Generally, surgery carries a risk of bleeding and infection. Complications of breast cancer surgery depend on the procedures that the patient chooses; for instance, surgery to remove your lymph nodes increases the risk of lymphedema (arm swelling).
In case a woman chooses to have breast reconstruction after surgery, which could be performed at the time of the mastectomy or at a later date, she should discuss her options and preferences with her surgeon. She should also consider referral to a plastic surgeon before her breast cancer surgery. Breast reconstruction has these options:

  • Reconstruction with a synthetic breast implant
  • Reconstruction using the patient's own tissue.


RADIATION THERAPY:
X-rays or other beams of high-energy particles are used in radiation therapy in order to kill cancer cells. Although in some rare cases radiation is placed inside the body (brachytherapy), but usually radiation therapy comes from a machine outside the body (external beam radiation).
Although radiation therapy might be recommended after mastectomy for larger breast cancers, but usually, it is recommended after lumpectomy for early-stage breast cancer.

Fatigue and a red, sunburn-like rash where the radiation is aimed are some of the side effects of radiation therapy. Breast tissue might also appear swollen or more firm. However, in some rare cases, more serious problems might occur, such as lymphedema (arm swelling), damage to the lungs or nerves and broken ribs.

CHEMOTHERAPY:
In chemotherapy, drugs are used to kill cancer cells. Chemotherapy will be recommended after surgery in case a person's cancer has a high chance of returning or spreading to another part of the body. In this case, chemotherapy drugs are used to decrease the chance of cancer’s recurrence. This method is called adjuvant systemic chemotherapy.
For women whose cancer has already spread to other parts of the body chemotherapy is recommended in order to try to control the cancer and decrease any symptoms the cancer is causing.
Neoadjuvant chemotherapy is a method in which chemotherapy drugs are given before surgery to women with larger breast tumors in order to shrink the tumor to a size that makes it easier to remove with surgery. This method increases the chance of a cure.
In order to determine exactly who could benefit from this treatment, researches are still ongoing.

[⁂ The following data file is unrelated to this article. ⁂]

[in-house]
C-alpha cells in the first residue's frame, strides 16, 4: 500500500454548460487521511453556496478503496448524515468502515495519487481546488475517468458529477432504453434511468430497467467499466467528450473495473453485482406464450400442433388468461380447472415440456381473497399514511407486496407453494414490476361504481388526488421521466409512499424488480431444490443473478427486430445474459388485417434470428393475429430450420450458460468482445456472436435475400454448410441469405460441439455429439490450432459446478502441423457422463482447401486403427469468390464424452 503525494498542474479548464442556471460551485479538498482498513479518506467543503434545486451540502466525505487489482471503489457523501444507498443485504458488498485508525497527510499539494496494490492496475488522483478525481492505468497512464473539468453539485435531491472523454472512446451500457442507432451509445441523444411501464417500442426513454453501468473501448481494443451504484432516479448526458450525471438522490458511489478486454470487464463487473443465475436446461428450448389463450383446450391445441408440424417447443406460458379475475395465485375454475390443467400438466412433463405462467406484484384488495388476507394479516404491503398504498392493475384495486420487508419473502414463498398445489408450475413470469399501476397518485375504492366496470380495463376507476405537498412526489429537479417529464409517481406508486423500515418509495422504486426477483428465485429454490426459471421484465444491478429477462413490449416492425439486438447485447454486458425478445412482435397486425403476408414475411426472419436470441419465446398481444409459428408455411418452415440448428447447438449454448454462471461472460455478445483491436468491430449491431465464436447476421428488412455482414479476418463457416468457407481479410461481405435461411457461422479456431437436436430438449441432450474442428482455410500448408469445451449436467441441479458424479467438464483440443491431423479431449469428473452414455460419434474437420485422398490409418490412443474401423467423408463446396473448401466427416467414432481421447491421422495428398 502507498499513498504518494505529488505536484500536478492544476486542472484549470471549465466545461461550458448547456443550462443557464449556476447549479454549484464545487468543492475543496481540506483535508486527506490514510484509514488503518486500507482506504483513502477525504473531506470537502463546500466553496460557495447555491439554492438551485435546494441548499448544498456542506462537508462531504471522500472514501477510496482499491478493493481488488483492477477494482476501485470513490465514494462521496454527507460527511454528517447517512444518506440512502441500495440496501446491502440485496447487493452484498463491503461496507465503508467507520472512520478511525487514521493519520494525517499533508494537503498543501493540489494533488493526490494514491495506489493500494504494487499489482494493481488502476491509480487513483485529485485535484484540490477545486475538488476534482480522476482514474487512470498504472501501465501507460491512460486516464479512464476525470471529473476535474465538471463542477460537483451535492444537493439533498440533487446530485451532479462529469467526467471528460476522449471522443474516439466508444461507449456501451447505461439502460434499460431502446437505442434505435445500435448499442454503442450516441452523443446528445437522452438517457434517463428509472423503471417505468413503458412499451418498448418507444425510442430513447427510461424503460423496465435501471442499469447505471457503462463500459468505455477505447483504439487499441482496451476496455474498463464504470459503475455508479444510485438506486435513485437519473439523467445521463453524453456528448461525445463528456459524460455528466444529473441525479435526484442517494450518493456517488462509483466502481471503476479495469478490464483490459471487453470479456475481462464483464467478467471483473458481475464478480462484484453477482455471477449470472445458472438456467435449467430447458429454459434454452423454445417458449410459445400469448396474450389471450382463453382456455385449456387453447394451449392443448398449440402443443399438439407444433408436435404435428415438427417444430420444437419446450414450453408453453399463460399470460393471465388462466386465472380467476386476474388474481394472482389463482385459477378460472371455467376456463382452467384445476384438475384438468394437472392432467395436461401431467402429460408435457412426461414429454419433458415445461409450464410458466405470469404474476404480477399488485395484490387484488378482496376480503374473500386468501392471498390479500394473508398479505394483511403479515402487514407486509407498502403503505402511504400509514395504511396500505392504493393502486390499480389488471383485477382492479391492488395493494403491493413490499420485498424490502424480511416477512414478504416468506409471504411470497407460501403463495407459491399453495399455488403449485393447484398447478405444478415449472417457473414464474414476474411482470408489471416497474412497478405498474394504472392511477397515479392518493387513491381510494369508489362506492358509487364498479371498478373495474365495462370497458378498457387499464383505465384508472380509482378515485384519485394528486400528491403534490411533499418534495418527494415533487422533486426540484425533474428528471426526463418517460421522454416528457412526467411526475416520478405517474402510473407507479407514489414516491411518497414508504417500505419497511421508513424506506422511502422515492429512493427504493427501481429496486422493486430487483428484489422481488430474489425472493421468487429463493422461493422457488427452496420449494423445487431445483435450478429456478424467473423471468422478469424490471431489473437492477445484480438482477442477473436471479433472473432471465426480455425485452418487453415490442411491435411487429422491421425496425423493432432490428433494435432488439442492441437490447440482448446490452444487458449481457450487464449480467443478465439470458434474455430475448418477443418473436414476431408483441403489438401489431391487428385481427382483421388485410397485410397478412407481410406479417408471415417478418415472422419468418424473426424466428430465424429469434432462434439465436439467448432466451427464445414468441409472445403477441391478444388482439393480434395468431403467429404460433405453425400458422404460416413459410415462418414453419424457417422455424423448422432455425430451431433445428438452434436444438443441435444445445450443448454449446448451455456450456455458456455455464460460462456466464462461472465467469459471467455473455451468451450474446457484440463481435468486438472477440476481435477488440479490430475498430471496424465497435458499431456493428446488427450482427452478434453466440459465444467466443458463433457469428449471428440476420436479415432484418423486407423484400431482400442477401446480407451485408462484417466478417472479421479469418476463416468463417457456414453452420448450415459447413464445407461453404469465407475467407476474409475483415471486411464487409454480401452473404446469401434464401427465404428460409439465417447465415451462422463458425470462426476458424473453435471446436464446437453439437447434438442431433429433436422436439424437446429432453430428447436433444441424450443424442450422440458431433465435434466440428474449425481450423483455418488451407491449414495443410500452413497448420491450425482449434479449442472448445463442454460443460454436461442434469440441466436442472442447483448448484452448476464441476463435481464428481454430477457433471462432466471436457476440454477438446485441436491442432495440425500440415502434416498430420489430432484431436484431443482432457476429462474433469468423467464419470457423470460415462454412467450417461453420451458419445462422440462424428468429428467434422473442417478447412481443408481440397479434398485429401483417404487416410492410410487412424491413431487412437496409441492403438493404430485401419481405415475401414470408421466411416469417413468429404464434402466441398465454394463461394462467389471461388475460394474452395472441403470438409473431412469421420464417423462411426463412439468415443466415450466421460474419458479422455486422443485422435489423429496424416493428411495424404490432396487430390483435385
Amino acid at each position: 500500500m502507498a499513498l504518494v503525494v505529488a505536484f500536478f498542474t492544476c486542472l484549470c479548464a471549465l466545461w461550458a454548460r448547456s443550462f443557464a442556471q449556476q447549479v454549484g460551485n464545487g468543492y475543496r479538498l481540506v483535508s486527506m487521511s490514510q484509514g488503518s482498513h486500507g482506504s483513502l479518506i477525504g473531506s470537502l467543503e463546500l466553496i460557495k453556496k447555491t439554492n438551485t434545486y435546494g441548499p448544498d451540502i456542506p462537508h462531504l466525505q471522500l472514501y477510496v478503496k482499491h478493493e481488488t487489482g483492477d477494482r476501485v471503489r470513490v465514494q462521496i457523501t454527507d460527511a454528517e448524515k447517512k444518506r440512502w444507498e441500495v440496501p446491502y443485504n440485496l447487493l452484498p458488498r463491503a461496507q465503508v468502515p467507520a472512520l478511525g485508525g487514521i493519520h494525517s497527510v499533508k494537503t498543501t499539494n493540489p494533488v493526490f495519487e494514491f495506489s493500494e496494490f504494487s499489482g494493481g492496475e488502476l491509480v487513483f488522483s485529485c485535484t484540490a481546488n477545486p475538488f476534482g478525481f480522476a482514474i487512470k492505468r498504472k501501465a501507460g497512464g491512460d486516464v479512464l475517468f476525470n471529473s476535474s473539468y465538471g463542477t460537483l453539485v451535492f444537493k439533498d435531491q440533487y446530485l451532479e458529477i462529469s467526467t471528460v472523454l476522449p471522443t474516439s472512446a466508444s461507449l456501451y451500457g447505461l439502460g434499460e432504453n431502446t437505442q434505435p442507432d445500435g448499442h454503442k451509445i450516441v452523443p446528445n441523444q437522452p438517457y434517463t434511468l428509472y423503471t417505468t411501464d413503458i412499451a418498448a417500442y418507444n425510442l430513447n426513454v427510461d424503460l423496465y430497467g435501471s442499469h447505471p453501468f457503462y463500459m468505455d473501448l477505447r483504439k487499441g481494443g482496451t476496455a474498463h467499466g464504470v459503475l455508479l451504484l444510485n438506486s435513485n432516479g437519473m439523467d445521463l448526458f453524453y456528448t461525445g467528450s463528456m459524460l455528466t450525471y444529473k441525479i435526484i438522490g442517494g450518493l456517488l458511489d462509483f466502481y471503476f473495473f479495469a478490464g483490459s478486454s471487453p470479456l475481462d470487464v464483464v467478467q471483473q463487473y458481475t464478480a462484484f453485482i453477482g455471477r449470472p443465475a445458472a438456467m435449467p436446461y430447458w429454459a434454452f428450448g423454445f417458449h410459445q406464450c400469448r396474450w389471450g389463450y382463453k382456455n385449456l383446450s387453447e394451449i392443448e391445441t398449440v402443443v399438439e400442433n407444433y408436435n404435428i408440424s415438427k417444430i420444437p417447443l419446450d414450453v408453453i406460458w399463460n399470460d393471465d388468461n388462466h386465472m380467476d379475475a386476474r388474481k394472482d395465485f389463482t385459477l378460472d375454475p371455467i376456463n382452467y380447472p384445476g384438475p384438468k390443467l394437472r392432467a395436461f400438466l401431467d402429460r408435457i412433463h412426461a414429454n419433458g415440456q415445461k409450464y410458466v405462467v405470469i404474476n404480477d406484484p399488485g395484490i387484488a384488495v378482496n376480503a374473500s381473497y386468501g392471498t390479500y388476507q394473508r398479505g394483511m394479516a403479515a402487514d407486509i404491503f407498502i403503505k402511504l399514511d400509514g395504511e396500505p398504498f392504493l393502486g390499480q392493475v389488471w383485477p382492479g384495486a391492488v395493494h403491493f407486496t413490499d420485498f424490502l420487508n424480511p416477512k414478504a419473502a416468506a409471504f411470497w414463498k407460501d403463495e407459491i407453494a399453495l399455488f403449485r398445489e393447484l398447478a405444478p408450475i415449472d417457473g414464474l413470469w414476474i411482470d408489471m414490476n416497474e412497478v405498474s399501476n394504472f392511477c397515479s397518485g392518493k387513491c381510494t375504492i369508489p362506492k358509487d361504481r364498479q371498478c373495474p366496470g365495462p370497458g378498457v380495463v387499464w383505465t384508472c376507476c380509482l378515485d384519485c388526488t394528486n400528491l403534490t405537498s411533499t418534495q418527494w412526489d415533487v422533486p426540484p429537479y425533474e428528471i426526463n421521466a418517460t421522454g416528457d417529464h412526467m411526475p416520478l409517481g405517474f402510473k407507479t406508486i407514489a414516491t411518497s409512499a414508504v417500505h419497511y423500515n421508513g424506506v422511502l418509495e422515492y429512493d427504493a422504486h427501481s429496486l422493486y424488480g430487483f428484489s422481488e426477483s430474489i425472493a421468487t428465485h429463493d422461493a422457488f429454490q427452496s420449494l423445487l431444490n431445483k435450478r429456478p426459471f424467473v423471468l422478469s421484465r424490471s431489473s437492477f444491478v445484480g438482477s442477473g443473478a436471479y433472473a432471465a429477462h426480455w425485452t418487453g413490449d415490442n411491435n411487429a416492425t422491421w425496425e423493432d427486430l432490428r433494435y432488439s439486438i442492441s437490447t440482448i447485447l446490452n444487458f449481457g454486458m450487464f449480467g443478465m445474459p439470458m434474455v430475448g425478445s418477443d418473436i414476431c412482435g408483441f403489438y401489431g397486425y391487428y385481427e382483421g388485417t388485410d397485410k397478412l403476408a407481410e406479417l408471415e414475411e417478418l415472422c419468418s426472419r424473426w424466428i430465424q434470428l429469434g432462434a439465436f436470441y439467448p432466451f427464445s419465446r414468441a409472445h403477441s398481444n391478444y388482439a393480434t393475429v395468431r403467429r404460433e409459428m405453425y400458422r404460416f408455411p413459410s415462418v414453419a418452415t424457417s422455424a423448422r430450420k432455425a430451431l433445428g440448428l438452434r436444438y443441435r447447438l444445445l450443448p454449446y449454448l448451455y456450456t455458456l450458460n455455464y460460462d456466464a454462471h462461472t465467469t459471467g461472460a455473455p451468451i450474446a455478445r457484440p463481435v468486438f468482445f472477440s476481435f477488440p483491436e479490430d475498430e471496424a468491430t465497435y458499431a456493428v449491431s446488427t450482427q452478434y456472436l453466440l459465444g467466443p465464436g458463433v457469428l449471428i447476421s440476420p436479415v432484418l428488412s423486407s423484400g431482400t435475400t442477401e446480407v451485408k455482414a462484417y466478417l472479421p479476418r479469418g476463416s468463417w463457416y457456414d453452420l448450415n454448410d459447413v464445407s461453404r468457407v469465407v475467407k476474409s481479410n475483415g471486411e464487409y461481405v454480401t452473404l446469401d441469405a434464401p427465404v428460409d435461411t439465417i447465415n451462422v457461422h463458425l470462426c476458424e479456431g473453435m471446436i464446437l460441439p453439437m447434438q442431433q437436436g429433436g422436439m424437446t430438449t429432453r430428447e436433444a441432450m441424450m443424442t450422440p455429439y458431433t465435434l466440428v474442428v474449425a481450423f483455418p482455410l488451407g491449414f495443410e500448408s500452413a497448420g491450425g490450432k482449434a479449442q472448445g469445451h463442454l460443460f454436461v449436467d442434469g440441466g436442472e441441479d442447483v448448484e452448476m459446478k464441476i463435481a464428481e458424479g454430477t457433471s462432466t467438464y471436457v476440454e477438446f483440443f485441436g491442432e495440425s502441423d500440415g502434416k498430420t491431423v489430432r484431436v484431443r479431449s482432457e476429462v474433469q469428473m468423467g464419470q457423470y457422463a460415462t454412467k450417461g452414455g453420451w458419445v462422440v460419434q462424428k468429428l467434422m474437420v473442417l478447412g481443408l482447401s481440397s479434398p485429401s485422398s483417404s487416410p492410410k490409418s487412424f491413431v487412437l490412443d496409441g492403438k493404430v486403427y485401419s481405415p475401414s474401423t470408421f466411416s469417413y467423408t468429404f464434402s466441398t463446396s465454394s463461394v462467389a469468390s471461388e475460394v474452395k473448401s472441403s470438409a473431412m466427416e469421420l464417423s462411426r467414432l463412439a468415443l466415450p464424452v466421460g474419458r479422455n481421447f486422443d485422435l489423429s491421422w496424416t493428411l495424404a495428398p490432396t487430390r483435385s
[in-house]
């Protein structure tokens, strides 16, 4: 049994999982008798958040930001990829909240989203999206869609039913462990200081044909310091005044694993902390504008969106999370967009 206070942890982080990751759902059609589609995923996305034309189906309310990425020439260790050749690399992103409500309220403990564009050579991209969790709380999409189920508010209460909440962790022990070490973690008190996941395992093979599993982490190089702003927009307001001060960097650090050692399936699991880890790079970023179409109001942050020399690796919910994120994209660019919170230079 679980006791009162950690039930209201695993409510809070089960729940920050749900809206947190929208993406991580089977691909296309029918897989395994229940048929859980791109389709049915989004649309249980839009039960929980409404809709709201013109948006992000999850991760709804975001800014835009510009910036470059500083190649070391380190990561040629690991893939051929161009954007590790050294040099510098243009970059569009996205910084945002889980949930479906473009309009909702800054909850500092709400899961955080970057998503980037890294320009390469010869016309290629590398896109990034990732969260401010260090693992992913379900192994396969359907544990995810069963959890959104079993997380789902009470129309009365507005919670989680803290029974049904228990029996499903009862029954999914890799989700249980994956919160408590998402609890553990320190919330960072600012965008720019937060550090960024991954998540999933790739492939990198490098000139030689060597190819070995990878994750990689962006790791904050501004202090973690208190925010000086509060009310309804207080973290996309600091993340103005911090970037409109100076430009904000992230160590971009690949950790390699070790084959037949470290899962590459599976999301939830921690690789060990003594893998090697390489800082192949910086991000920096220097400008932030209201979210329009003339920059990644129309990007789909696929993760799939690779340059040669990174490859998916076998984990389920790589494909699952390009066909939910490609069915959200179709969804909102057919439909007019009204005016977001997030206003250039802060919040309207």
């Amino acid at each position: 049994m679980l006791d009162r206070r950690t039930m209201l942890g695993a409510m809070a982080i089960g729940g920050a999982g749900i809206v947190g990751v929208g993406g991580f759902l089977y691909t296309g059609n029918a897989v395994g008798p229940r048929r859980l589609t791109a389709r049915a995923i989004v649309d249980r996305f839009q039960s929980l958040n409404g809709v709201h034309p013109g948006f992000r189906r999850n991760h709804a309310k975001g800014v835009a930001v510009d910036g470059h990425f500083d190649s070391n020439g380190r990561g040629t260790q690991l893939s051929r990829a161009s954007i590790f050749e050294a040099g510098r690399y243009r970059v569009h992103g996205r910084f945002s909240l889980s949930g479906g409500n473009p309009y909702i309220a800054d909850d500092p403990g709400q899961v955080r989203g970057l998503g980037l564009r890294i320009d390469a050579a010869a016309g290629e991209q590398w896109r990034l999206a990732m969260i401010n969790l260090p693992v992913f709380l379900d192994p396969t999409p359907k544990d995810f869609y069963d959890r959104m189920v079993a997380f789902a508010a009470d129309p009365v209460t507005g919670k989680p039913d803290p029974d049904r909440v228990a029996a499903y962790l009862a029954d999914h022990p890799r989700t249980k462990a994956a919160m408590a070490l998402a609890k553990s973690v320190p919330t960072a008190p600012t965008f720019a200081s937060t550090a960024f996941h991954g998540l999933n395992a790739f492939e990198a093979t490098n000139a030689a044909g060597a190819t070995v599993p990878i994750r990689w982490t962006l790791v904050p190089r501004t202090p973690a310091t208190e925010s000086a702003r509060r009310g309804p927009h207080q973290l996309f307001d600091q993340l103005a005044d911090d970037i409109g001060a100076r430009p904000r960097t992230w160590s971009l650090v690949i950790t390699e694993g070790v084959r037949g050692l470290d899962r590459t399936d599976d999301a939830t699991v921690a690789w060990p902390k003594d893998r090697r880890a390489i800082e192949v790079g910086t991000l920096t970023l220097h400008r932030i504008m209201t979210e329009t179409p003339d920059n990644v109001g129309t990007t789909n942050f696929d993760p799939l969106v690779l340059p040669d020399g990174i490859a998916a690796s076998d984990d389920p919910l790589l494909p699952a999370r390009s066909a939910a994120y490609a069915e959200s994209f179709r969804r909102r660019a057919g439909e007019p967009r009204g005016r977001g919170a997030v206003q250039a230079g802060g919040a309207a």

Vomiting, hair loss, frequent infections, fever and nausea are some of the side effects of chemotherapy, which usually depend on the drugs that the patient is taking.

HORMONE THERAPY:
To treat estrogen and progesterone receptor positive cancers, which are cancers that are sensitive to hormones, hormone blocking therapy is used.

To decrease the chance of the cancer returning, a person can use hormone therapy after surgery. Hormone therapy could also shrink and control the cancer if it has already spread.

Some of the treatments that may be used in hormone therapy are:

Medications or surgery to stop hormone production in the ovaries:
The hormone production could be shut down in some premenopausal women due to surgery or medications.
Menopausal symptoms, such as vaginal dryness, hot flashes, mood changes and decreased sex drive are some of the common side effects of hormone therapy, but they usually vary depending on the medication that the patient is receiving.

Medications that block hormones from attaching to cancer cells.
SERMs (selective estrogen receptor modulators) act by preventing the estrogen present in the body from attaching to the estrogen receptor on the cancer cells, which slows the growth of tumors and kills tumor cells. An example of SERM is tamoxifen, which could be used in both pre- and postmenopausal women.

Medications that stop the body from making estrogen after menopause:
These drugs are called aromatase inhibitors and include letrozole , exemestane  and anastrozole . The action of an enzyme that converts androgens in the body into estrogen is blocked by these medications. These medications are only effective in postmenopausal women. An increased risk of bone thinning (osteoporosis) and joint and muscle pain are some of the side effects of aromatase inhibitors.


TARGETED DRUGS:
Some of the targeted drugs that attack specific abnormalities within cancer cells, and that are approved to treat breast cancer include:

Bevacizumab :
The signals that cancer cells use to attract new blood vessels are stopped by this medication, which is designed especially for this task. The cancer cells die without new vessels to bring oxygen and other nutrients to the tumor. This medication is usually approved for breast cancers that have spread to other areas of the body.

Trastuzumab :
HER2 proteins are targeted by this medication that helps some breast cancer cells to grow and survive. Trastuzumab might help block HER2, in case breast cancer cells make too much of it, which will cause the cancer cells to die.

Lapatinib :
This medication is approved for use in advanced breast cancer, which targets HER2 protein. This medication is reserved for women who tried trastuzumab and their cancer progressed nonetheless.

Usually, the side effects of targeted drugs depend on the drug that the patient is receiving.

Prognosis:

Not Available